In the early 1970's, she played a key role in the enactment of the Title IX
of the Higher Education Act Amendments. Written in 1972 to enacted by 1977,
Title IX, which prohibited gender discrimination by federal funded
institutions, has become the major tool for women's fuller participation
not only in sports, but in all aspects of education. In 1977, Patsy Mink
gave up her House seat to make an unsuccessful run for the US Senate, but
in 1990 she was re-elected to the House. Her hard work is obvious as she
serves on a variety of House Committees and Subcommittees. She has
accomplished much in sustaining the American Spirit.

Resources on Title IX

For more information about Patsy Mink On-Line
"Congresswoman Patsy Mink: A Profile in Strength and Perseverance." JADE
Magazine: June-July 1999. http://www.jademagazine.com/2me_mink.html This
article does exactly what the title says;profiles Patsy Mink and here
career in Congress.

Mink, Patsy T., "English Language Empowerment Act of 1996." Gifts of Speech
: March, 1996. http://gos.sbc.educ/m/mink1.html This is the text of the
speech give by Patsy T. Mink in Congress in 1996.

Staff, "Congresswoman Patsy Mink: A Profile in Strength and Perservance."
JADE Magazine. July 1999. http://www.jademagazine.com/2me_mink.html A short
biography of accomplishments of Congresswoman Patsy Mink. This biography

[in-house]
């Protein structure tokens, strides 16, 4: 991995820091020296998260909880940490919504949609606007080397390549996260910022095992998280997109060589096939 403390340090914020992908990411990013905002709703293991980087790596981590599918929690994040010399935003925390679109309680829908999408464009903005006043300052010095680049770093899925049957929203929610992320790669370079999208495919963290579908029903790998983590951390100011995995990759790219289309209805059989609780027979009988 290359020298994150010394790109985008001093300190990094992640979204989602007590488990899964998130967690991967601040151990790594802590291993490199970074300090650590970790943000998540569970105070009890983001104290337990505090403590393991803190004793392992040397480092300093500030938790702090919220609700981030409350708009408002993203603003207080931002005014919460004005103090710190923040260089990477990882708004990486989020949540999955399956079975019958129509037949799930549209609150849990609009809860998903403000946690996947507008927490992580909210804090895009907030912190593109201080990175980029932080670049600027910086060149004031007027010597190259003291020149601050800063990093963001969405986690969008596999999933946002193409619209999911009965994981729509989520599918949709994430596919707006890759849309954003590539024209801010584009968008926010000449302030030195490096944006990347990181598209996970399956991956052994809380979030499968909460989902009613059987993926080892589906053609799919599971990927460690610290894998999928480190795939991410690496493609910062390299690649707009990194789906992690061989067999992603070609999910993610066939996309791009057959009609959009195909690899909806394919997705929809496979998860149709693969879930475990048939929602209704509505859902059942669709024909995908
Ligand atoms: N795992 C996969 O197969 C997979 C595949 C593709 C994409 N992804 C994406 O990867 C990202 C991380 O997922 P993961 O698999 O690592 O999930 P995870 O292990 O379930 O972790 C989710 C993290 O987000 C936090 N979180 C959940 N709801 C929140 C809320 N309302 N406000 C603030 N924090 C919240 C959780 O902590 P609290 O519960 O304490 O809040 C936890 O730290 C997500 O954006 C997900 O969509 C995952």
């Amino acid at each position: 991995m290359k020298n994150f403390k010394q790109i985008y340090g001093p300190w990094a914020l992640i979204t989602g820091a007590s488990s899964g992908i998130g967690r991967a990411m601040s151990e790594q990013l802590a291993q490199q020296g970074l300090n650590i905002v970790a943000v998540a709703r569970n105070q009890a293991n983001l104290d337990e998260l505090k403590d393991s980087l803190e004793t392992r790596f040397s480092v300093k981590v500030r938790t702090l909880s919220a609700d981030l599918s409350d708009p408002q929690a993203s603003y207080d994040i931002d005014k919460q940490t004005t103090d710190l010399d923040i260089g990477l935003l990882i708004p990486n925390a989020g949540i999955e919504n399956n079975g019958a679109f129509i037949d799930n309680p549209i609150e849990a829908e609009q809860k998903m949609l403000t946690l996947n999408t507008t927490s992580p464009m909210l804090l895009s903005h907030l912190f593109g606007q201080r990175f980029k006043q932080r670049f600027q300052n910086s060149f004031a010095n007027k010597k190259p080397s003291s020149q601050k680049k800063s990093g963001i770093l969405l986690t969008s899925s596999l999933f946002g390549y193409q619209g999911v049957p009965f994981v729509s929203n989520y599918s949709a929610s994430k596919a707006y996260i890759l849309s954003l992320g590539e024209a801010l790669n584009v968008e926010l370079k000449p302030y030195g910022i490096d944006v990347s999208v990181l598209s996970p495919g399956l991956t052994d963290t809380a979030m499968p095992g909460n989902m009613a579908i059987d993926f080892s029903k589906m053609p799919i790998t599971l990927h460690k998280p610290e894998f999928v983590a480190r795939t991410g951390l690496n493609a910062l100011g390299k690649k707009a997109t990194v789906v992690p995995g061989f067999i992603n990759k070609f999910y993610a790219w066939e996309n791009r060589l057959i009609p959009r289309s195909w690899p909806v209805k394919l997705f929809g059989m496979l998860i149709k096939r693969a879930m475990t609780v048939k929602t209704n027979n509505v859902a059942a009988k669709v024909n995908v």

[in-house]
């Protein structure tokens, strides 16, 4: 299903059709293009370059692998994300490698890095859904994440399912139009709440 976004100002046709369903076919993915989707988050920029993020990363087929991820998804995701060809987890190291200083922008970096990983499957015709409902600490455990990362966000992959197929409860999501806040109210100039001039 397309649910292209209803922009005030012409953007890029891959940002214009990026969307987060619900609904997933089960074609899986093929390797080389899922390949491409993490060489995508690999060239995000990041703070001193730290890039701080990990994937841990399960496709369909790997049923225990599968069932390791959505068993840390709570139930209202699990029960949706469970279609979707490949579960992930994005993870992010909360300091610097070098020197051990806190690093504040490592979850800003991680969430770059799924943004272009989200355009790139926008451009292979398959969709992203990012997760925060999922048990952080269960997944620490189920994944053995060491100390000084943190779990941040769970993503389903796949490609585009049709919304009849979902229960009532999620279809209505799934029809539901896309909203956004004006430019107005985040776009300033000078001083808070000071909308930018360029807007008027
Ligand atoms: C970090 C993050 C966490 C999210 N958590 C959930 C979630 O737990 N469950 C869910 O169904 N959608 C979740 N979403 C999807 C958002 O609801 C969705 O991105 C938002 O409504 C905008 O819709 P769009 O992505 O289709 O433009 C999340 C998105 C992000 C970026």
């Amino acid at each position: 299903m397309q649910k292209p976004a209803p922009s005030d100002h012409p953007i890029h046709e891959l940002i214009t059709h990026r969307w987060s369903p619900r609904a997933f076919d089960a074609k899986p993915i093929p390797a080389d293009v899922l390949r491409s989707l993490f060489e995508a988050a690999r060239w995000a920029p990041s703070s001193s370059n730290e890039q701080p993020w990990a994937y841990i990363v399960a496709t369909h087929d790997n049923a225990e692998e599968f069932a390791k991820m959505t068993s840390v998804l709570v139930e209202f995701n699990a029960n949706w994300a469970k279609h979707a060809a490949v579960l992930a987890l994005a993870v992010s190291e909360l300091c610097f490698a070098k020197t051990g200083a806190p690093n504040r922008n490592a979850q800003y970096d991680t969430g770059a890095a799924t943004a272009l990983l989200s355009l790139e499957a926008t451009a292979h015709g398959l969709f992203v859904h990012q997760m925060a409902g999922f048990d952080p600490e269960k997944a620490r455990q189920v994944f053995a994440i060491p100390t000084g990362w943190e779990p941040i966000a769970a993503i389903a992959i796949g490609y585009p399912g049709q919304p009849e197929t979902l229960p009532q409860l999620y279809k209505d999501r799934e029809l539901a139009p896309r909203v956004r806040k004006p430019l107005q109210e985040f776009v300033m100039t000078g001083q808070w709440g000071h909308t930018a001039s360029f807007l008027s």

includes the focus of her career, education, childcare, the environment and
equal opportunity.

"U.S. Congresswoman Patsy T.Mink Second District:Hawaii." Website of Rep.
Patsy Mink. http://www.house.gov/mink This site gives political information
about the issues of Hawaii and biographical information about Rep. Patsy T.

For more information on National Women's History Month, contact: National
Women's History Project, 7738 Bell Rd., Windsor, CA 95492-8518, Telephone:
707-838-6000, E-mail: nwhp@aol.com . Pictures, biographical and reference
information are available on the National Women's History Project

For more information on links to other women's biographies visit the WEEA
Equity Resource Center at EDC, website:
http://www.edc.org/WomensEquity/women.htm Telephone: 617-618-2326, E-mail:

Resource to infuse equity is also provide by the WEEA Equity Resource
Center: Title IX and Education Policy

WEEA Equity Resource Center Staff:
Sundra Flansburg, Director
Amie Jagne, Administrative Assistant
Cynthia Newson, Program Coodinator
Kimberly Newson, Office Assistant
Jolene Pinder, Marketing/Research Assistant
Julia Potter, Managing Editor
Hilandia Neuta-Rendon, Senior Technical Assistance/EdEquity Moderator
Susan. J. Smith, Director of Communications
Terri Boyer Tillbrook, Technical Assistance Director

55 Chapel Street, Newton, MA 02458-1060, USA
Tel: 1-800-225-3088 (TTY 800-354-6798) or 617-618-2326
Fax: 617-332-4318
Email: WEEActr@edc.org
Website: www.edc.org/WomensEquity
The national Women's Educational Equity Act (WEEA) Program is
a federal mandate to promote educational equity for girls and women.